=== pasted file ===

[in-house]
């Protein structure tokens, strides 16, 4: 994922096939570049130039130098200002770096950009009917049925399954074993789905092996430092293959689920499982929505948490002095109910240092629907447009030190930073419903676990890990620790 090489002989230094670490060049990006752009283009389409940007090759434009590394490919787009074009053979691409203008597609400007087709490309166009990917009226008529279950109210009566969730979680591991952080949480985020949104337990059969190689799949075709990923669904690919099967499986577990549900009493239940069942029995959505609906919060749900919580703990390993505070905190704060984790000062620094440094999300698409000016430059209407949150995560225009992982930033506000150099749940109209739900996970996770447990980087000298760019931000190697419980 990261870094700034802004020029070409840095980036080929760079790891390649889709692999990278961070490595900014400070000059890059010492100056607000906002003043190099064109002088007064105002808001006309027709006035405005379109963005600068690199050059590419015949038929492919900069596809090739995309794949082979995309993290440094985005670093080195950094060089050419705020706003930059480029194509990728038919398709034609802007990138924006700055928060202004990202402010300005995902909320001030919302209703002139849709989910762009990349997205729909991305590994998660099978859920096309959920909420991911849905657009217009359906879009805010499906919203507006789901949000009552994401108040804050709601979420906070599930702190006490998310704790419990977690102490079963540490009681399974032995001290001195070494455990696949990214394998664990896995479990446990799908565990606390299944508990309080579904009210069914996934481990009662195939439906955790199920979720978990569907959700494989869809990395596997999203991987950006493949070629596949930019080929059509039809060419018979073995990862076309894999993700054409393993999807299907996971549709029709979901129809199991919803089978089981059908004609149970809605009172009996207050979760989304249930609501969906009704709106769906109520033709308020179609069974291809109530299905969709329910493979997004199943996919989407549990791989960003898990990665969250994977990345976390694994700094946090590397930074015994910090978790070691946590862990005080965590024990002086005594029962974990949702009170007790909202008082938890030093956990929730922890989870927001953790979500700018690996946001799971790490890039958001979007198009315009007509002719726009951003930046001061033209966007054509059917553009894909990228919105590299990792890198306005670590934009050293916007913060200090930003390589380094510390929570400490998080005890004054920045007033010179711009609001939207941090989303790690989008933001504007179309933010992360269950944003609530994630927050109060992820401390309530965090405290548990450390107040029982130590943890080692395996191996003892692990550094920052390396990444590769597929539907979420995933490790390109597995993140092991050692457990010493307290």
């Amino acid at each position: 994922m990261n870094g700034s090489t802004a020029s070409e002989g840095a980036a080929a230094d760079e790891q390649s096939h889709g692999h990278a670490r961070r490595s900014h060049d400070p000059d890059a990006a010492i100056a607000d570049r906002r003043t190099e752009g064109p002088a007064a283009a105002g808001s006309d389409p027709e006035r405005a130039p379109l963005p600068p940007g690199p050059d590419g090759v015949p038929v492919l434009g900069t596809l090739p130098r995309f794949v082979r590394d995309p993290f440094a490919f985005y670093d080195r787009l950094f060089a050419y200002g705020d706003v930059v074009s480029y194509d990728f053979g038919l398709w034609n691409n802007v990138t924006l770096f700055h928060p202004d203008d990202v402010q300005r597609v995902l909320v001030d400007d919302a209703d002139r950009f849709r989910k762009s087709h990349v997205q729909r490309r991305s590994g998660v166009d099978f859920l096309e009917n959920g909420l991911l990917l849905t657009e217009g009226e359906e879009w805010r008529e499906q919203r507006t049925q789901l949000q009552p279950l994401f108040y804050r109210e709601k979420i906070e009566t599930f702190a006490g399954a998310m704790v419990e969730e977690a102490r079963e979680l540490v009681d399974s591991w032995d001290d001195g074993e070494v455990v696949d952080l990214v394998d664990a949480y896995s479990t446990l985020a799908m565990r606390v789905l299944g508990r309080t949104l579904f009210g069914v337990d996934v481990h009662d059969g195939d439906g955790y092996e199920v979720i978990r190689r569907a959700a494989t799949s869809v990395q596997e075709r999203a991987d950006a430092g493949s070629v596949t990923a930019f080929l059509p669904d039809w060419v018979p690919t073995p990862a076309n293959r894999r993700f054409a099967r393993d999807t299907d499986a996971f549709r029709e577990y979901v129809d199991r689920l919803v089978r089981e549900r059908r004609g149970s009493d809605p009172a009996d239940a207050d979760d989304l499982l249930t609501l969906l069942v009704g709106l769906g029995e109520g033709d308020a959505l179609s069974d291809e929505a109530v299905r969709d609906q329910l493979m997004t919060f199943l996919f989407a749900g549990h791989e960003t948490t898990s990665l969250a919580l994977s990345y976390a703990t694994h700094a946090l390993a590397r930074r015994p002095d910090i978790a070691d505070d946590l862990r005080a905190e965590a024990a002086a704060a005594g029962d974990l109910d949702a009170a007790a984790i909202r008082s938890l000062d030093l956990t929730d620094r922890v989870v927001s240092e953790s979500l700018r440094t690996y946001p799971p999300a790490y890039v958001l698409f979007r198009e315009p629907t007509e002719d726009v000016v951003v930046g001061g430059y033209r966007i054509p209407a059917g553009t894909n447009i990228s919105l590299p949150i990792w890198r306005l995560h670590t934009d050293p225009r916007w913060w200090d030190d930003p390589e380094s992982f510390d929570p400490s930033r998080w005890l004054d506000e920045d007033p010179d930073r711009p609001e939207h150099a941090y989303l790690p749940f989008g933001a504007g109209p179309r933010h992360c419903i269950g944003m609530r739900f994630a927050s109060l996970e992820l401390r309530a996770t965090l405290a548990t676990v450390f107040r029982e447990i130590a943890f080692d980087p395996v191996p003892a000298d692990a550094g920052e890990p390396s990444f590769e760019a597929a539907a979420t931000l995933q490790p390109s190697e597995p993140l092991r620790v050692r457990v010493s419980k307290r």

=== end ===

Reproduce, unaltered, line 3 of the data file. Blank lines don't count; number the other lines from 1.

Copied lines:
């Amino acid at each position: 994922m990261n870094g700034s090489t802004a020029s070409e002989g840095a980036a080929a230094d760079e790891q390649s096939h889709g692999h990278a670490r961070r490595s900014h060049d400070p000059d890059a990006a010492i100056a607000d570049r906002r003043t190099e752009g064109p002088a007064a283009a105002g808001s006309d389409p027709e006035r405005a130039p379109l963005p600068p940007g690199p050059d590419g090759v015949p038929v492919l434009g900069t596809l090739p130098r995309f794949v082979r590394d995309p993290f440094a490919f985005y670093d080195r787009l950094f060089a050419y200002g705020d706003v930059v074009s480029y194509d990728f053979g038919l398709w034609n691409n802007v990138t924006l770096f700055h928060p202004d203008d990202v402010q300005r597609v995902l909320v001030d400007d919302a209703d002139r950009f849709r989910k762009s087709h990349v997205q729909r490309r991305s590994g998660v166009d099978f859920l096309e009917n959920g909420l991911l990917l849905t657009e217009g009226e359906e879009w805010r008529e499906q919203r507006t049925q789901l949000q009552p279950l994401f108040y804050r109210e709601k979420i906070e009566t599930f702190a006490g399954a998310m704790v419990e969730e977690a102490r079963e979680l540490v009681d399974s591991w032995d001290d001195g074993e070494v455990v696949d952080l990214v394998d664990a949480y896995s479990t446990l985020a799908m565990r606390v789905l299944g508990r309080t949104l579904f009210g069914v337990d996934v481990h009662d059969g195939d439906g955790y092996e199920v979720i978990r190689r569907a959700a494989t799949s869809v990395q596997e075709r999203a991987d950006a430092g493949s070629v596949t990923a930019f080929l059509p669904d039809w060419v018979p690919t073995p990862a076309n293959r894999r993700f054409a099967r393993d999807t299907d499986a996971f549709r029709e577990y979901v129809d199991r689920l919803v089978r089981e549900r059908r004609g149970s009493d809605p009172a009996d239940a207050d979760d989304l499982l249930t609501l969906l069942v009704g709106l769906g029995e109520g033709d308020a959505l179609s069974d291809e929505a109530v299905r969709d609906q329910l493979m997004t919060f199943l996919f989407a749900g549990h791989e960003t948490t898990s990665l969250a919580l994977s990345y976390a703990t694994h700094a946090l390993a590397r930074r015994p002095d910090i978790a070691d505070d946590l862990r005080a905190e965590a024990a002086a704060a005594g029962d974990l109910d949702a009170a007790a984790i909202r008082s938890l000062d030093l956990t929730d620094r922890v989870v927001s240092e953790s979500l700018r440094t690996y946001p799971p999300a790490y890039v958001l698409f979007r198009e315009p629907t007509e002719d726009v000016v951003v930046g001061g430059y033209r966007i054509p209407a059917g553009t894909n447009i990228s919105l590299p949150i990792w890198r306005l995560h670590t934009d050293p225009r916007w913060w200090d030190d930003p390589e380094s992982f510390d929570p400490s930033r998080w005890l004054d506000e920045d007033p010179d930073r711009p609001e939207h150099a941090y989303l790690p749940f989008g933001a504007g109209p179309r933010h992360c419903i269950g944003m609530r739900f994630a927050s109060l996970e992820l401390r309530a996770t965090l405290a548990t676990v450390f107040r029982e447990i130590a943890f080692d980087p395996v191996p003892a000298d692990a550094g920052e890990p390396s990444f590769e760019a597929a539907a979420t931000l995933q490790p390109s190697e597995p993140l092991r620790v050692r457990v010493s419980k307290r």